A farm-wife of yesteryear had the same look of satisfaction on her face when Monday's washing was done as her husband had when finished shocking a field of oats or digging a patch of potatoes.
It was a farm person's quiet reward for hard work and a job completed.
In addition to all of this hard work, Martha was able to treat the elder Mr. Hoobler in a kindly and sufficient manner. Come to think of it, as a reflection back into those hard times, she was a special woman in her own right, even though she was tough as leather when the occasion required it. Had to be, to put up with that Hoobler clan.
Fred Hoobler had an interesting experience with the banker in his small town, when he went to borrow for shoes.
The banker asked that he fill out a financial statement as was standard procedure.
He didn't have anything for current assets so he put in fifty dollars for his old collie farm dog. Fred reasoned that would be enough collateral to buy Sunday best shoes for all the family.
But, the banker questioned the value severely as most dogs was free in those days and if you ever bought a dog, 50 cents to $1 was plenty to pay and then you should be careful that no one would find your eccentric spending out.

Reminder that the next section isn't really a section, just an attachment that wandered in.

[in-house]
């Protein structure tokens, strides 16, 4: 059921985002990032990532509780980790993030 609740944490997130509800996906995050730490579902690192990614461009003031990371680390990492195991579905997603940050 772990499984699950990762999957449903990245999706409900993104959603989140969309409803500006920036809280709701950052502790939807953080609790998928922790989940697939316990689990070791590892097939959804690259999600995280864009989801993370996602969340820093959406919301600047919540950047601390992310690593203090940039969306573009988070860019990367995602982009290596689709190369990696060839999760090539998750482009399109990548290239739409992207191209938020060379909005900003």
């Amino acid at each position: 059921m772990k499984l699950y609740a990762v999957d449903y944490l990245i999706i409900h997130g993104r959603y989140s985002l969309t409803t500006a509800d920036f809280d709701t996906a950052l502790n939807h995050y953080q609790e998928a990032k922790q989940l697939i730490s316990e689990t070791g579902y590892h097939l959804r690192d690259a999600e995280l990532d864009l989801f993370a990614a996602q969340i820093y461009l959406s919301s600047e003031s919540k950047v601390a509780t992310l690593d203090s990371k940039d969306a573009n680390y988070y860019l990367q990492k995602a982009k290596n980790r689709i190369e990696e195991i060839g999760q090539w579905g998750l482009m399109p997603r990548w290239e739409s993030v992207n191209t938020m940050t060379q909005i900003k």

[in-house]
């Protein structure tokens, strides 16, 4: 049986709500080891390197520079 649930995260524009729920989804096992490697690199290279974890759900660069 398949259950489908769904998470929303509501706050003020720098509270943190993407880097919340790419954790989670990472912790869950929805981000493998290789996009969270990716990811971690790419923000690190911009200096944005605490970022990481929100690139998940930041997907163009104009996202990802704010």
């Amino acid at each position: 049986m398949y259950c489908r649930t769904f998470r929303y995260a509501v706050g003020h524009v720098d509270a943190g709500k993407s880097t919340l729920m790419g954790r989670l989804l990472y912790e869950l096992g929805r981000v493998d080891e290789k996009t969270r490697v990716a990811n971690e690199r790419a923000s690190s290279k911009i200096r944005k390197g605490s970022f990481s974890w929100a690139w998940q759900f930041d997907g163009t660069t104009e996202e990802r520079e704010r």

As you would suspect, the banker questioned Fred's stated value for his dog. But Fred had an answer for the banker's question as to how Fred felt his dog was worth $50. Fred stated boldly that he knew the dog was surely worth that for he had traded two $25 farm cats for that Collie.
The small town banker, gave Fred the money for the shoes based on ingenuity rather than question him in further.
Well, I have reminisced long enough. I had hopes of telling of observing my first man-fight, skunk-battle, and snake-scare. Maybe sometime I will tell you of old Scully Web down in Skunk Hollow and how he was tarred and feathered where the "hard-road" now is tared.
But for now friends, it is time for all good fellows in Hancock and Henderson counties to get to work and try and earn their keep for the day.
See ya later.